Colombia Coca Cultivation at Two-Decade High, US Says. The US estimates that coca production in Colombia increased 18% last year over 2015, with nearly half a million acres under production. The spike in production comes as the country begins implementing a peace accord with FARC rebels, and be the result of a "perverse incentive" for farmers to grow coca last year in order to qualify for subsidies for switching to substitute crops.
In his inaugural address to Congress Tuesday night, President Trump echoed the ghosts of Richard Nixon and Ronald Reagan -- not to mention summoning the specter of Miguel Cervantes -- as he vowed to defeat drugs.
[image:1 align:right]If there is a silver lining, his ire appears directed at heroin and other hard drugs. The word "marijuana" did not appear once in his speech.
"Our terrible drug epidemic will slow down and ultimately, stop," he promised as part of a litany of MAKE AMERICA GREAT AGAIN accomplishments to come. ("Dying industries will come roaring back to life. Heroic veterans will get the care they so desperately need…")
And, having forgotten -- or more likely, never learned -- the lessons of the past half century of American drug prohibition, he's going to defeat drugs the old-fashioned way: with more war on drugs.
"To protect our citizens, I have directed the Department of Justice to form a Task Force on Reducing Violent Crime," Trump said. "I have further ordered the Departments of Homeland Security and Justice, along with the Department of State and the Director of National Intelligence, to coordinate an aggressive strategy to dismantle the criminal cartels that have spread across our Nation."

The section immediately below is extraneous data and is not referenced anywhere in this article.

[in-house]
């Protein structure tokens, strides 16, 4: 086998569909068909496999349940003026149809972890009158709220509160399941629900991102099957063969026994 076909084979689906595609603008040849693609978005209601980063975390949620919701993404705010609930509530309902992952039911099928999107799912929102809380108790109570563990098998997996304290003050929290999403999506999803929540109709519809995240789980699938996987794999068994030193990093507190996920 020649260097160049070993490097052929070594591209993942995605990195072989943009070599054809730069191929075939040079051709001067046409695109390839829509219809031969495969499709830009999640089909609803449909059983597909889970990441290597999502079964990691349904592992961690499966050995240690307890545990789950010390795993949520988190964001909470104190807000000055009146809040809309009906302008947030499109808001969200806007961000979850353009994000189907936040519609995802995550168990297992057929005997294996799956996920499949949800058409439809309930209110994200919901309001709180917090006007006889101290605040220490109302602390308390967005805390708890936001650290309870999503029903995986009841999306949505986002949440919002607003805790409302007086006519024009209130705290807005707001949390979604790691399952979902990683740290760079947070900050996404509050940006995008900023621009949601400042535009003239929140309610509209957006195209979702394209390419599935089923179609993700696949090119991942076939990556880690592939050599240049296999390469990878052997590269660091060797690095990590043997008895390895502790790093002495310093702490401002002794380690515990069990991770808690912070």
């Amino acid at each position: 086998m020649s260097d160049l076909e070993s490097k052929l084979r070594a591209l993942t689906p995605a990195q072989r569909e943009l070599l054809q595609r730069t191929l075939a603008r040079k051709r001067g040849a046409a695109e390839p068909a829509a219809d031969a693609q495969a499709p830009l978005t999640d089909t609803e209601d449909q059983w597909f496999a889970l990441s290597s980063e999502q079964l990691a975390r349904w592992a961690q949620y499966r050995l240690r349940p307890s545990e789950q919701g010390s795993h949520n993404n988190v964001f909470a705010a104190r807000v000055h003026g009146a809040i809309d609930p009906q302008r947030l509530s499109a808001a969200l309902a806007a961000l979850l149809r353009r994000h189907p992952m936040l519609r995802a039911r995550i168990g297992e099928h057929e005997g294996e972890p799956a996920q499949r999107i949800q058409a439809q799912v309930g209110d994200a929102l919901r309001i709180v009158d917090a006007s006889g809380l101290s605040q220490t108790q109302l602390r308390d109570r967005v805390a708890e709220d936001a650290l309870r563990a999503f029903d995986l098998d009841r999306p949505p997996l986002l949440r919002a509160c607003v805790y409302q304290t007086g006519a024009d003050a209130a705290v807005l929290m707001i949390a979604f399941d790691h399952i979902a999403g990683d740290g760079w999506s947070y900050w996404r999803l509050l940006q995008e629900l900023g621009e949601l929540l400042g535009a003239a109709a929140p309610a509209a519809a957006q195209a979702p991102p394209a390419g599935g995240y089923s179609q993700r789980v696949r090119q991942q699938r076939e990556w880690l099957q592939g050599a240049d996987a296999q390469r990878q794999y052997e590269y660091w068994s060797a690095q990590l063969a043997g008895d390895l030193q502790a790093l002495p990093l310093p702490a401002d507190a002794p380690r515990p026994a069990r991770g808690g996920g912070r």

But talk is cheap. Drug law enforcement costs money. The DEA and other federal agencies are already waging a multi-billion dollar a year war on drugs; if Trump's budget proposals match his rhetoric, he will have to be prepared to spend billions more. Just when he wants to cut just about all federal spending but defense, too.
Trump can ratchet up the drug war in some ways without relying on congressional appropriations through his control of the executive branch. For instance, his Justice Department could direct federal prosecutors to seek mandatory minimum prison sentences in most or all drug cases, a practice eschewed by the Obama Justice Department. That, too, has budgetary consequences, but until some time down the road.
Trump did at least pay lip service to addressing drug use as a public health issue, saying he would "expand treatment for those who have become so badly addicted," but that doesn't gibe with his call to repeal the Affordable Care Act. If Obamacare is repealed, nearly three million Americans with addiction disorders with lose access to some or all of their health coverage, including nearly a quarter million receiving opioid addiction treatment.
Trump's Tuesday night crime and drug talk was interwoven with talk about the border, comingling immigration, drugs, and his border wall in a hot mess of overheated, but politically useful, rhetoric.